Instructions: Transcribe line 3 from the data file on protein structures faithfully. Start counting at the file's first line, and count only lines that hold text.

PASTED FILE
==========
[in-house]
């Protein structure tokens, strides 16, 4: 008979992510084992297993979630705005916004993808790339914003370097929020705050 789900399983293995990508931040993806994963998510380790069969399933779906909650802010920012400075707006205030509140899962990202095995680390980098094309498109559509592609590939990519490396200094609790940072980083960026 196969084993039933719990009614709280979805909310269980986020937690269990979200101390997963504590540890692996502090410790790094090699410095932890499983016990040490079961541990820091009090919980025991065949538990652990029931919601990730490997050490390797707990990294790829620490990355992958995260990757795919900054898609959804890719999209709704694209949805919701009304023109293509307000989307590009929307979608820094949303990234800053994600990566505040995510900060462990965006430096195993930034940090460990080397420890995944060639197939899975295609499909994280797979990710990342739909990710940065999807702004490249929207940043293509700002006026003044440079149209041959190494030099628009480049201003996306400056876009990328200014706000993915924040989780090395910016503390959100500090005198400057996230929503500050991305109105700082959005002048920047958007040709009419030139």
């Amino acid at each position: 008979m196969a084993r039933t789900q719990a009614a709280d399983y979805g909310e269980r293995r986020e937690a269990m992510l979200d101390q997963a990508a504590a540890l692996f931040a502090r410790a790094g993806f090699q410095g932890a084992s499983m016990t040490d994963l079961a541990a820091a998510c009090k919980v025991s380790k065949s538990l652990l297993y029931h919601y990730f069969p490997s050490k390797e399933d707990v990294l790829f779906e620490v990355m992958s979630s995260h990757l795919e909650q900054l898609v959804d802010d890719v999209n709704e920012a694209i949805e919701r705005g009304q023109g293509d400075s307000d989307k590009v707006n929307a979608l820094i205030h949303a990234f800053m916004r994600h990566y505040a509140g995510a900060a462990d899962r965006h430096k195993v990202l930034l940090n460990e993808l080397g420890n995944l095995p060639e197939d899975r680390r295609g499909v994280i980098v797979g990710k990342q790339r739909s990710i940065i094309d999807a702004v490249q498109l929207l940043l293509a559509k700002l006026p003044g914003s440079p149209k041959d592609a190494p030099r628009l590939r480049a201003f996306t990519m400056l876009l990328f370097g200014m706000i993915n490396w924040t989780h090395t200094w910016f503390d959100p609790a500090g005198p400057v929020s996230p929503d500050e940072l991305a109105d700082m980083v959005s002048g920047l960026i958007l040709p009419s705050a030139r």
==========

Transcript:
């Amino acid at each position: 008979m196969a084993r039933t789900q719990a009614a709280d399983y979805g909310e269980r293995r986020e937690a269990m992510l979200d101390q997963a990508a504590a540890l692996f931040a502090r410790a790094g993806f090699q410095g932890a084992s499983m016990t040490d994963l079961a541990a820091a998510c009090k919980v025991s380790k065949s538990l652990l297993y029931h919601y990730f069969p490997s050490k390797e399933d707990v990294l790829f779906e620490v990355m992958s979630s995260h990757l795919e909650q900054l898609v959804d802010d890719v999209n709704e920012a694209i949805e919701r705005g009304q023109g293509d400075s307000d989307k590009v707006n929307a979608l820094i205030h949303a990234f800053m916004r994600h990566y505040a509140g995510a900060a462990d899962r965006h430096k195993v990202l930034l940090n460990e993808l080397g420890n995944l095995p060639e197939d899975r680390r295609g499909v994280i980098v797979g990710k990342q790339r739909s990710i940065i094309d999807a702004v490249q498109l929207l940043l293509a559509k700002l006026p003044g914003s440079p149209k041959d592609a190494p030099r628009l590939r480049a201003f996306t990519m400056l876009l990328f370097g200014m706000i993915n490396w924040t989780h090395t200094w910016f503390d959100p609790a500090g005198p400057v929020s996230p929503d500050e940072l991305a109105d700082m980083v959005s002048g920047l960026i958007l040709p009419s705050a030139r």